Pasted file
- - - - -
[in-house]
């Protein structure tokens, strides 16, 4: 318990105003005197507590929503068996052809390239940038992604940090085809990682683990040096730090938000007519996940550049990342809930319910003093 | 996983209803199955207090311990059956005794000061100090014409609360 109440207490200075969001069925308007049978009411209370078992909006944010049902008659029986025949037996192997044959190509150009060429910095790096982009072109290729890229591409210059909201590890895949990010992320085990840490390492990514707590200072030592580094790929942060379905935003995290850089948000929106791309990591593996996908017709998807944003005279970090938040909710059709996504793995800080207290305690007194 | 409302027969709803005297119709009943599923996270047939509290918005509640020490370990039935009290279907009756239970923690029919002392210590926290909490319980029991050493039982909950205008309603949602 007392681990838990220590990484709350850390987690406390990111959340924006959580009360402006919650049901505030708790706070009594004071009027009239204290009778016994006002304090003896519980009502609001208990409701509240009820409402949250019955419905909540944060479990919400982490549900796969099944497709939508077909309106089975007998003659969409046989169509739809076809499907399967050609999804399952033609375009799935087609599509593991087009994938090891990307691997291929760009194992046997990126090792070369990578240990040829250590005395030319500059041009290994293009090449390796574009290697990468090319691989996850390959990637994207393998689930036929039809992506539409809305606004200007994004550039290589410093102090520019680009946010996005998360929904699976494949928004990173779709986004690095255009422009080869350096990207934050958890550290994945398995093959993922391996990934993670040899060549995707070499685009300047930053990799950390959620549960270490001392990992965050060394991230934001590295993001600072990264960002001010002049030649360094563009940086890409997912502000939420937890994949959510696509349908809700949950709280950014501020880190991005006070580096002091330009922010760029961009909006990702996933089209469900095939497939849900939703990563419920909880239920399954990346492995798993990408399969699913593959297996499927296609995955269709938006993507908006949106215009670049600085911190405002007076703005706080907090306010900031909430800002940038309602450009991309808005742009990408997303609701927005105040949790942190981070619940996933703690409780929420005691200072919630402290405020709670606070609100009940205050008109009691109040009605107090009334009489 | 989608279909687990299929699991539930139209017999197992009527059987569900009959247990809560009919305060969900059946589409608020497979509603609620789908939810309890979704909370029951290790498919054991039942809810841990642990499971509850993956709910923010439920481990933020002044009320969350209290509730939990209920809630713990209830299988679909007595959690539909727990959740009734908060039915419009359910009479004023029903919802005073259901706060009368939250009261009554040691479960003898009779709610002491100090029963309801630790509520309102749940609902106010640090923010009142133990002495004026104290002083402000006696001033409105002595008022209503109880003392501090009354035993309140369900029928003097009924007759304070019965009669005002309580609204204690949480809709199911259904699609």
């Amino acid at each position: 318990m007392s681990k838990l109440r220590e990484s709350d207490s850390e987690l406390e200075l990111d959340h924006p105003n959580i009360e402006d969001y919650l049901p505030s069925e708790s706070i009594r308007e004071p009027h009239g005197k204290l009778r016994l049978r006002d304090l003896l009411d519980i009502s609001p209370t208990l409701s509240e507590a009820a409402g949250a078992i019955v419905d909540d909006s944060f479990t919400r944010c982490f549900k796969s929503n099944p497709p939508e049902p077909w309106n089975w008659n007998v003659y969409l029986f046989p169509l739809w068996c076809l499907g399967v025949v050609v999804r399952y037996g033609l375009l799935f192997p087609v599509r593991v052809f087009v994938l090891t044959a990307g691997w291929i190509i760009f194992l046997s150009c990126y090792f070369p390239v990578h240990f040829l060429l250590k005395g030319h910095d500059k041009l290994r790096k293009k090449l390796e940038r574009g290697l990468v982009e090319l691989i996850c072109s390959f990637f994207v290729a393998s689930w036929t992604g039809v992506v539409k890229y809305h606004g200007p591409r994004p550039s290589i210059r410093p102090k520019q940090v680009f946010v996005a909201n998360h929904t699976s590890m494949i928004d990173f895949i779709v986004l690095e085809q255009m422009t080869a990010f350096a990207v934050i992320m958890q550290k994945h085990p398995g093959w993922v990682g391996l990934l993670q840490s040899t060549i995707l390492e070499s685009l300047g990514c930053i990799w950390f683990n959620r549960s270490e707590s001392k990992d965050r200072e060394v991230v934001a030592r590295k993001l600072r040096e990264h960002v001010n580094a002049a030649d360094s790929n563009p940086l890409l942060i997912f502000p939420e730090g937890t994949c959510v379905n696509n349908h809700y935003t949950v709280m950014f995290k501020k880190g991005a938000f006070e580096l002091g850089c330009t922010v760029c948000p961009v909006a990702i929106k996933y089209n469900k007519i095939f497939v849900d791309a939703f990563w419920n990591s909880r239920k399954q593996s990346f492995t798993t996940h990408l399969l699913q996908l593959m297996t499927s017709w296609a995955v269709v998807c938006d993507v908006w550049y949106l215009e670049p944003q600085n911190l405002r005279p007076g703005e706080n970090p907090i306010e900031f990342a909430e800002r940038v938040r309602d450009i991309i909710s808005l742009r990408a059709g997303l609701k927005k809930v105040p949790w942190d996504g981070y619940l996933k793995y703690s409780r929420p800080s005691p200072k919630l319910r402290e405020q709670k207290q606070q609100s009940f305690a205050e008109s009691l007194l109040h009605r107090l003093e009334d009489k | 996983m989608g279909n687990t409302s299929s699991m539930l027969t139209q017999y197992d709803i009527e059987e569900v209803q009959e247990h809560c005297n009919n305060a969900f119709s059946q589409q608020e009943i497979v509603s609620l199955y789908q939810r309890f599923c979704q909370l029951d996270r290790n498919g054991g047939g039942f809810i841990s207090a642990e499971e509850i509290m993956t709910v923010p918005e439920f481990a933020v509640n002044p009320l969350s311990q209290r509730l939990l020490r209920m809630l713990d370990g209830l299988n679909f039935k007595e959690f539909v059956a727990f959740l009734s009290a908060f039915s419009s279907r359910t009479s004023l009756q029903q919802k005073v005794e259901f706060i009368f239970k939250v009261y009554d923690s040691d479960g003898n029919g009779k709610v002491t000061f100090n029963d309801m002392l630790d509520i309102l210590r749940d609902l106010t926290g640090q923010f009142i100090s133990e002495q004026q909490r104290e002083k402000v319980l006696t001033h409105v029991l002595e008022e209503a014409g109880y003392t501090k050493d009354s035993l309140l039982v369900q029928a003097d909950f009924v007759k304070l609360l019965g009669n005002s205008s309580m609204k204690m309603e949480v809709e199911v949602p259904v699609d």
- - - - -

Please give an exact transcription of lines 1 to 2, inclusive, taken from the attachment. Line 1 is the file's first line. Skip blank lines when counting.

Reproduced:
[in-house]
């Protein structure tokens, strides 16, 4: 318990105003005197507590929503068996052809390239940038992604940090085809990682683990040096730090938000007519996940550049990342809930319910003093 | 996983209803199955207090311990059956005794000061100090014409609360 109440207490200075969001069925308007049978009411209370078992909006944010049902008659029986025949037996192997044959190509150009060429910095790096982009072109290729890229591409210059909201590890895949990010992320085990840490390492990514707590200072030592580094790929942060379905935003995290850089948000929106791309990591593996996908017709998807944003005279970090938040909710059709996504793995800080207290305690007194 | 409302027969709803005297119709009943599923996270047939509290918005509640020490370990039935009290279907009756239970923690029919002392210590926290909490319980029991050493039982909950205008309603949602 007392681990838990220590990484709350850390987690406390990111959340924006959580009360402006919650049901505030708790706070009594004071009027009239204290009778016994006002304090003896519980009502609001208990409701509240009820409402949250019955419905909540944060479990919400982490549900796969099944497709939508077909309106089975007998003659969409046989169509739809076809499907399967050609999804399952033609375009799935087609599509593991087009994938090891990307691997291929760009194992046997990126090792070369990578240990040829250590005395030319500059041009290994293009090449390796574009290697990468090319691989996850390959990637994207393998689930036929039809992506539409809305606004200007994004550039290589410093102090520019680009946010996005998360929904699976494949928004990173779709986004690095255009422009080869350096990207934050958890550290994945398995093959993922391996990934993670040899060549995707070499685009300047930053990799950390959620549960270490001392990992965050060394991230934001590295993001600072990264960002001010002049030649360094563009940086890409997912502000939420937890994949959510696509349908809700949950709280950014501020880190991005006070580096002091330009922010760029961009909006990702996933089209469900095939497939849900939703990563419920909880239920399954990346492995798993990408399969699913593959297996499927296609995955269709938006993507908006949106215009670049600085911190405002007076703005706080907090306010900031909430800002940038309602450009991309808005742009990408997303609701927005105040949790942190981070619940996933703690409780929420005691200072919630402290405020709670606070609100009940205050008109009691109040009605107090009334009489 | 989608279909687990299929699991539930139209017999197992009527059987569900009959247990809560009919305060969900059946589409608020497979509603609620789908939810309890979704909370029951290790498919054991039942809810841990642990499971509850993956709910923010439920481990933020002044009320969350209290509730939990209920809630713990209830299988679909007595959690539909727990959740009734908060039915419009359910009479004023029903919802005073259901706060009368939250009261009554040691479960003898009779709610002491100090029963309801630790509520309102749940609902106010640090923010009142133990002495004026104290002083402000006696001033409105002595008022209503109880003392501090009354035993309140369900029928003097009924007759304070019965009669005002309580609204204690949480809709199911259904699609």